If you have bowel or bladder cancer and your treatment has involved an ileostomy, colostomy or a urostomy, you will be learning to live with a stoma. This blog post explains how you can make life better…
For most people, having a stoma is a life-changing experience. It affects every aspect of your daily life, including those most basic functions: eating, sleeping and going to the toilet. You have to adjust to these changes physically, mentally and emotionally – that’s a big ask of anyone. But living with a stoma may well be life saving, as well as life changing, so we wanted to show how you can make life better with a stoma. You may be pleasantly surprised…
Before you leave hospital, your stoma nurse will have given you advice, guidance and information on living with a stoma. The amount of information can be daunting, as can those early days and weeks at home after surgery. And, despite all the information, you may still have questions that have arisen as you learn to adjust – or questions you may have felt too embarrassed to ask. One of the most important things to remember is that one in 500 people in the UK have a stoma – so you are not alone, there are thousands of ostomates just like you. And if you are worried or have a question about life with a stoma, you can be sure that other people have had the same concerns and queries!
Will people know I have a stoma?
The only people who will know you have a stoma are the people you tell. Modern stoma appliances are extremely well designed, neat and discreet – and shouldn’t leak. No-one will notice that you are using an ostomy bag.
Until recently, having a stoma was something that would cause embarrassment for and many ostomates still find it difficult to talk about the subject. But social media is changing that, not least because many more young people are having stomas fitted. Journalist, Hattie Gladwell, was just 19 when she had an ileostomy. Rather than hiding away, Hattie blogged about her experience, posted photos on her Instagram feed, and wrote articles for newspapers and magazines. You may not want to go that far but the more we can talk about living with a stoma, the better. It helps to break down taboos and create a climate of awareness.
Will my stoma smell?
This is probably one of the biggest fears that you might have about a stoma. The answer is ‘no’ but Live Better With has some excellent products that will give you added reassurance at home, at work, and when you use the bathroom.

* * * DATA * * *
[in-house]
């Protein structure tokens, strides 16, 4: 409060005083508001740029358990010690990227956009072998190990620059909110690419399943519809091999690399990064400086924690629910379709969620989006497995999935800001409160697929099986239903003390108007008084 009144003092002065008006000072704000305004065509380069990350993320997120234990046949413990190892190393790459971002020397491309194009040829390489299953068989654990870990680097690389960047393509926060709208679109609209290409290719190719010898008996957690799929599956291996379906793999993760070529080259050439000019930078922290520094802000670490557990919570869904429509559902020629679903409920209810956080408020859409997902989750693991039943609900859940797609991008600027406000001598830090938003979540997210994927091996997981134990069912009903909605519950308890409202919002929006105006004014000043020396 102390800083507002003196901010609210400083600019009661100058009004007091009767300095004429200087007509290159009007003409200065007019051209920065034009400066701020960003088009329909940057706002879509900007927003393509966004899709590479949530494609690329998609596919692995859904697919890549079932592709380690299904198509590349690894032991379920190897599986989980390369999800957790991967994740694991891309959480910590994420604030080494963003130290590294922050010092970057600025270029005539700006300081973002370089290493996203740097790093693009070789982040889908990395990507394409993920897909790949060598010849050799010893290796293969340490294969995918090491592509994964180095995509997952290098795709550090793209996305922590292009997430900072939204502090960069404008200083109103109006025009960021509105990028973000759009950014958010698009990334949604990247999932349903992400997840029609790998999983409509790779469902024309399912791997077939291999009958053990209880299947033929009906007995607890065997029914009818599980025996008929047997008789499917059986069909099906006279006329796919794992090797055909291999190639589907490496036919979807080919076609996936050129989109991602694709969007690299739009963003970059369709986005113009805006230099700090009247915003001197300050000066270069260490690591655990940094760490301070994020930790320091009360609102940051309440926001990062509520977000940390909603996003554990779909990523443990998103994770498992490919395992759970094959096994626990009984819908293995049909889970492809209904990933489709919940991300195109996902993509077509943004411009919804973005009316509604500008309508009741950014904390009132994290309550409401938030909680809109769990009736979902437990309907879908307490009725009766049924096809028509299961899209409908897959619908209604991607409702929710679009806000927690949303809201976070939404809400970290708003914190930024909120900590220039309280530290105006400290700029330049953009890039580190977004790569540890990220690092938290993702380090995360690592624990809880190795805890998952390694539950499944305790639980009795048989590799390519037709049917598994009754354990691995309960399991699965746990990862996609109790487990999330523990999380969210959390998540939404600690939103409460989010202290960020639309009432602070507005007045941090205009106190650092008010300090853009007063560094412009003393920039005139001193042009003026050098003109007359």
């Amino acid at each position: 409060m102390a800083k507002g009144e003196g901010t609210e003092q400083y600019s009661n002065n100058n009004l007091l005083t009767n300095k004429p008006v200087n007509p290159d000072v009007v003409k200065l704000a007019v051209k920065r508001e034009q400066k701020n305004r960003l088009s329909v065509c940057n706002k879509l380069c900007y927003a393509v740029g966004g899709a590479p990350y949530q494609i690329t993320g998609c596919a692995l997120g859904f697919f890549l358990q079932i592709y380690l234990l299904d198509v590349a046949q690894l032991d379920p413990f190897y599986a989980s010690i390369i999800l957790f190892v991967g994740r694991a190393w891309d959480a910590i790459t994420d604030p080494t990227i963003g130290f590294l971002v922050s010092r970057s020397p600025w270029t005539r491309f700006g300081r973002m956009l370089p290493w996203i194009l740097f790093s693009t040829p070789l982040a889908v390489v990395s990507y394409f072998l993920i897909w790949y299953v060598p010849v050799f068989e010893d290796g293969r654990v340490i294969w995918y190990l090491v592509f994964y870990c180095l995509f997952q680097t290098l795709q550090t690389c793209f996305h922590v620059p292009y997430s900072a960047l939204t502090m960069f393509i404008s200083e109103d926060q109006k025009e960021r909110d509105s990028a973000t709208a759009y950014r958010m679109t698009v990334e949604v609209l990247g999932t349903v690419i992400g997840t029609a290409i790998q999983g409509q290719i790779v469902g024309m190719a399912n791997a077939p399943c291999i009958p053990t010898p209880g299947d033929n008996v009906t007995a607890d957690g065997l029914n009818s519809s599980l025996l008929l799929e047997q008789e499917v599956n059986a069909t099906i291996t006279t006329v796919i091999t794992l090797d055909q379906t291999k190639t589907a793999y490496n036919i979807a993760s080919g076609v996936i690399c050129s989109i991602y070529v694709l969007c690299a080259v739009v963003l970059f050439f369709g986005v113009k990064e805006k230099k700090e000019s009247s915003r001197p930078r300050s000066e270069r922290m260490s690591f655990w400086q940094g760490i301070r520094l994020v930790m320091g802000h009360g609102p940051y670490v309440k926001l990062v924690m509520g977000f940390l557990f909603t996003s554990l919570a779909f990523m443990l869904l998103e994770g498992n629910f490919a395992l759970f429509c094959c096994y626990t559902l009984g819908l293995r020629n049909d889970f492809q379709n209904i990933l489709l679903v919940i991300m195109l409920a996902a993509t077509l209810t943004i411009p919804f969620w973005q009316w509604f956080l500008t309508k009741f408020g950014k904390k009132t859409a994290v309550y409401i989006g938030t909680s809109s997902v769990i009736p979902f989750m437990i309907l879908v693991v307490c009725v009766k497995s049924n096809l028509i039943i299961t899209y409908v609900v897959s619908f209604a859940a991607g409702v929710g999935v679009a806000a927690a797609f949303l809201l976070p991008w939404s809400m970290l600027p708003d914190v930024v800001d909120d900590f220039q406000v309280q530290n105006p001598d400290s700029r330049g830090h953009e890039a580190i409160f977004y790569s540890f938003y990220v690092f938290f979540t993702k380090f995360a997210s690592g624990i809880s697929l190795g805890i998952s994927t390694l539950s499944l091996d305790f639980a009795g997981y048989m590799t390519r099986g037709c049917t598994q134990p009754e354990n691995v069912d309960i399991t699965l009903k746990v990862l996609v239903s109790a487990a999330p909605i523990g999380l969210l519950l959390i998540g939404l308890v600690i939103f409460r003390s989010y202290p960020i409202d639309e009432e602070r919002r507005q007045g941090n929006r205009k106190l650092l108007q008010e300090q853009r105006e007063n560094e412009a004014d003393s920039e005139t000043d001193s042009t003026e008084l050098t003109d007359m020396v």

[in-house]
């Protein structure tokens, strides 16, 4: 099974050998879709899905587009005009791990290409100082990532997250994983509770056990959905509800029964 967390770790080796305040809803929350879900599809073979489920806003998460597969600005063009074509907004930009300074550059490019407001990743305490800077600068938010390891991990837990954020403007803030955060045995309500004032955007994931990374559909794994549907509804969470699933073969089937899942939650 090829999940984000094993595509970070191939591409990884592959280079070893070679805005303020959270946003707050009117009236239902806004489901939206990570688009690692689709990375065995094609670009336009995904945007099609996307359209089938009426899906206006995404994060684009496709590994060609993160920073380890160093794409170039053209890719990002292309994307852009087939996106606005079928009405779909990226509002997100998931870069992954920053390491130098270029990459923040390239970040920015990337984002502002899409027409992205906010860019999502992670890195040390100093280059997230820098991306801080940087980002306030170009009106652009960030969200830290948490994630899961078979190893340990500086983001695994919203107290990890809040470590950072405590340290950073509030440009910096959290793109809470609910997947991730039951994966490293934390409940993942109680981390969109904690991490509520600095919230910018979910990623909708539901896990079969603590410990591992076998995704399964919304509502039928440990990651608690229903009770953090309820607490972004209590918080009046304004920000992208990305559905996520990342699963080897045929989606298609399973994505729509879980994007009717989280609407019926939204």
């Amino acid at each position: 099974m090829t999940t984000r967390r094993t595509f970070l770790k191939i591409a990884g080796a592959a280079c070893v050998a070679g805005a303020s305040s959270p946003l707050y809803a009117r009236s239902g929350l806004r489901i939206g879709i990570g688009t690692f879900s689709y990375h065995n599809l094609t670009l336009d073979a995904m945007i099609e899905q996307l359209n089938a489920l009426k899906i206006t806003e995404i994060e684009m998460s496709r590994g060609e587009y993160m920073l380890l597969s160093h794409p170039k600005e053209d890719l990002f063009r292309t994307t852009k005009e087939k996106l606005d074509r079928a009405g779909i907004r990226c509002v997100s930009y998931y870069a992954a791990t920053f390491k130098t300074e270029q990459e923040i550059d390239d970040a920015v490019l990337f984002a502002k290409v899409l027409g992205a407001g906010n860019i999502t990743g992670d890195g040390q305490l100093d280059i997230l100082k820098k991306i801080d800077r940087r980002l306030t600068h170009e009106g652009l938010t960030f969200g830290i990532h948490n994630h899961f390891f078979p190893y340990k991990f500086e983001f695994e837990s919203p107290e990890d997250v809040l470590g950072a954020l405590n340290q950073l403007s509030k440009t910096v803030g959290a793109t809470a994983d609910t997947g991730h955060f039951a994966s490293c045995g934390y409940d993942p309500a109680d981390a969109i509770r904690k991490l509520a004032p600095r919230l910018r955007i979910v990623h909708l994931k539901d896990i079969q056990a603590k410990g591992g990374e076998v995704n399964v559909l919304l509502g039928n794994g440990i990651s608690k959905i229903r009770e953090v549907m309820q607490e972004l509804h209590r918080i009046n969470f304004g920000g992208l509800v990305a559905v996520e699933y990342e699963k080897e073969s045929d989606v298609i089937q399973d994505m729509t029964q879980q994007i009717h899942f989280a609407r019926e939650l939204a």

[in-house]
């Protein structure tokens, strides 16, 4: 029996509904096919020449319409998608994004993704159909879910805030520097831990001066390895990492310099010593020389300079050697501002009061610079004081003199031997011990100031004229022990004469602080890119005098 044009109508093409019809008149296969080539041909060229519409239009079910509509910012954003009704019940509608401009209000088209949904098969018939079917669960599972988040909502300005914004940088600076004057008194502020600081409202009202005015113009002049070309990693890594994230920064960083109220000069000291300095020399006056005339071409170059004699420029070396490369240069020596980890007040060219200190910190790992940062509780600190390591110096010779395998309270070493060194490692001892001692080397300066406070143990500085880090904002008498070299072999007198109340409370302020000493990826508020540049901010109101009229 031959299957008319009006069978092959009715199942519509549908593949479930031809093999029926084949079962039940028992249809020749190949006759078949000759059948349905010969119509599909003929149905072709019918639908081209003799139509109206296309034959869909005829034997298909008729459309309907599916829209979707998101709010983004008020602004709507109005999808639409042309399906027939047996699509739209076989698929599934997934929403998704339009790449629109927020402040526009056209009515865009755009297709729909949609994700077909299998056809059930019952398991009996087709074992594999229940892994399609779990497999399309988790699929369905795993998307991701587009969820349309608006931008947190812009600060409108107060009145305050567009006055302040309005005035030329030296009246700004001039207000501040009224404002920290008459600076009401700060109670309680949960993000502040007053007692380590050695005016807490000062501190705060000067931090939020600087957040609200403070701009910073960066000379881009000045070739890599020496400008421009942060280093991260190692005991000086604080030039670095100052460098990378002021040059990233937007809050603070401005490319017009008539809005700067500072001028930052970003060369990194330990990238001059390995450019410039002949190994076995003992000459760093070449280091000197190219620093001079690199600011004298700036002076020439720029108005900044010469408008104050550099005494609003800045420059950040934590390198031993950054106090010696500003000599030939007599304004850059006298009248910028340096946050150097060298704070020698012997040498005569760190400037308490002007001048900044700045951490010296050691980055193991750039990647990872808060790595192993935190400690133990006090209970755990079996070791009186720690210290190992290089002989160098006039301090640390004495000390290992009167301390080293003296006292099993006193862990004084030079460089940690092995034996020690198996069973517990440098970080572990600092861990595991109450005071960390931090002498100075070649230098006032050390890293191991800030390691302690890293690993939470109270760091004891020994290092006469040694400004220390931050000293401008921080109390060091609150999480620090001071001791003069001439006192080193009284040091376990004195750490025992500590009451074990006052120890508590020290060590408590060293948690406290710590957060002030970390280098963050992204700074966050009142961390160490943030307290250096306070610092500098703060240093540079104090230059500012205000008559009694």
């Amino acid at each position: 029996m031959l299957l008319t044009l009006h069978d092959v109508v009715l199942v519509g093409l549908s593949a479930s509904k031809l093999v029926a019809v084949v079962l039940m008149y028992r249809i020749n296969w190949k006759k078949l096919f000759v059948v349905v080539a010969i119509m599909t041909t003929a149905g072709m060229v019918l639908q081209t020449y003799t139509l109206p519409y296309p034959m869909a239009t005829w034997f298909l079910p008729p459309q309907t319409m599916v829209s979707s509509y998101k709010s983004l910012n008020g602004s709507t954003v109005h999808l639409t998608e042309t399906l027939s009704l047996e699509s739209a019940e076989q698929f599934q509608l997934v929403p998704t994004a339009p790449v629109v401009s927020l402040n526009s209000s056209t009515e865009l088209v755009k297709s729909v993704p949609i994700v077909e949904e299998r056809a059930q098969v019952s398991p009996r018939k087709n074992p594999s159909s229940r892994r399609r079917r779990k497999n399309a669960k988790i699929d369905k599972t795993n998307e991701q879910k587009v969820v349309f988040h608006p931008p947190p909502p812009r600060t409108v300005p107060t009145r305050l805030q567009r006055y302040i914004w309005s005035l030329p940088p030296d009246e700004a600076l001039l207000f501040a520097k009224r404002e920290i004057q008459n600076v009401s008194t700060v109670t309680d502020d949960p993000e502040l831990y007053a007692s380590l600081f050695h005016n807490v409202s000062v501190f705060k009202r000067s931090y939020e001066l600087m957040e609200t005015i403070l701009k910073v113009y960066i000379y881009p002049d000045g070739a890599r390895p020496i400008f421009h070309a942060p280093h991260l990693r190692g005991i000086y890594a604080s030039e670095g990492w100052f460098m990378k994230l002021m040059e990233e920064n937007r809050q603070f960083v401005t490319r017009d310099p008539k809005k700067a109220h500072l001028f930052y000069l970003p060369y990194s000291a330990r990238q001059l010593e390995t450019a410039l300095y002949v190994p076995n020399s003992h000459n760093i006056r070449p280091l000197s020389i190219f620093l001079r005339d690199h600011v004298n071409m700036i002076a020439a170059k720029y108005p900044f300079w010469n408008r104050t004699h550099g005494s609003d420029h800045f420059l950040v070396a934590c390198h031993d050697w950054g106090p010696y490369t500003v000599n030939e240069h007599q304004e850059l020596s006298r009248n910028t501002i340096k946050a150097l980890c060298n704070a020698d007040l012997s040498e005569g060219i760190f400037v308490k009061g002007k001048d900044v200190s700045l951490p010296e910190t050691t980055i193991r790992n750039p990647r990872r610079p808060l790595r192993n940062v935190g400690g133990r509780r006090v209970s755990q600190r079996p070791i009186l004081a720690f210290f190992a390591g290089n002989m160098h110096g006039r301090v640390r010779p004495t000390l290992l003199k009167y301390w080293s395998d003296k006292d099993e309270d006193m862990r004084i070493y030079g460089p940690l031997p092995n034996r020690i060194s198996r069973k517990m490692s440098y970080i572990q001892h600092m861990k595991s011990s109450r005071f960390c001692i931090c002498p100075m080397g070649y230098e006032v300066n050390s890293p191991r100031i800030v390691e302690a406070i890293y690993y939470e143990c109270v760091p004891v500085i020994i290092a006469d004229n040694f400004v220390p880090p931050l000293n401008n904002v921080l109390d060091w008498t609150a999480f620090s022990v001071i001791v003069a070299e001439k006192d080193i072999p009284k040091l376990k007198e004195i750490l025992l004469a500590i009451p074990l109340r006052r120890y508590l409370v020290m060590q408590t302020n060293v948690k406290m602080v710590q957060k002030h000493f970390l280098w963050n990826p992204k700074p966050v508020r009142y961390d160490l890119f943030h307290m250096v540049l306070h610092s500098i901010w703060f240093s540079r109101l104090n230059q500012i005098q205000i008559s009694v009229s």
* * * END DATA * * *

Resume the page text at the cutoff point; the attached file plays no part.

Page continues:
Will I have to wear boring underwear?
Not unless you want to, is the answer to that one! Vanilla Blush Ostomy Intimacy Underwear is pretty and stylish, while being specially designed for anyone who uses an ostomy bag. The cotton protective pocket reduces sweating and irritation and helps to prevent leaks, so you can feel sexy and secure at the same time. Live Better With has custom-designed ostomy underwear ranges that combine comfort with style for men and women.
What’s the best way to look after my stoma?
The best way to look after your stoma is to look after the skin surrounding it, as it can become raw, irritated or moist – and that makes it difficult to attach your stoma appliance. OstoSEAL Protective Powder, for example, contains gently soothing aloe vera gel that helps sore skin to heal, making it easier to secure stoma adhesive and to remove your ostomy bag.
OstoPEEL No Sting Medical Adhesive Remover allows you to change appliances easily and comfortably, without tearing your skin. It’s available in different scents and as handy wipes in sachets – ideal when you are at work, or out and about.
Using a disabled toilet
Did you know that ostomates are entitled to use disabled toilets? Many people who live with a stoma prefer to use a disabled toilet, of which there are 9000 across the UK. To prevent misuse, many are kept locked. But with a Radar Key, you have 24-hour access to disabled facilities that use a Radar lock, for example in shopping centres, pubs, cafes, restaurants, stations and airports.
You can still enjoy life to the full with stoma!
There are many misconceptions about what you can and can’t do with a stoma. For example, if you enjoyed sports and keeping active, will that change? There is no reason why it should and you can exercise and swim with a stoma, possibly using a smaller bag and with a waterproof dressing.
Once you have recovered from surgery, you should be able to eat and drink normally, so make a point of having tasty meals that you enjoy at home, when eating out, or when you are on holiday.
And there’s no reason why you shouldn’t have an enjoyable sex life. Talk to your partner about your feelings and any concerns you have, so that they understand and can be supportive.
Feeling good about yourself – and about life with a stoma
It’s understandable that the prospect of living with a stoma could leave you feeling low and despondent – research published in India in 2012 showed that more than 50 per cent of stoma patients experienced depression following surgery. Try to focus on the things you can do, rather than what you can’t, and on all the things that you can still enjoy, make you happy, and that give you pleasure (see above).
Live Better With has some great books and products that can help you with this, from guides to mindfulness to tension soother balm and aromatherapy oils. Finding ways to relax and feel good will boost your confidence and sense of well being.
Download our free Stoma Care Guide for more information on looking after your stoma, wearing your bag with confidence, what you can eat, and getting out and about.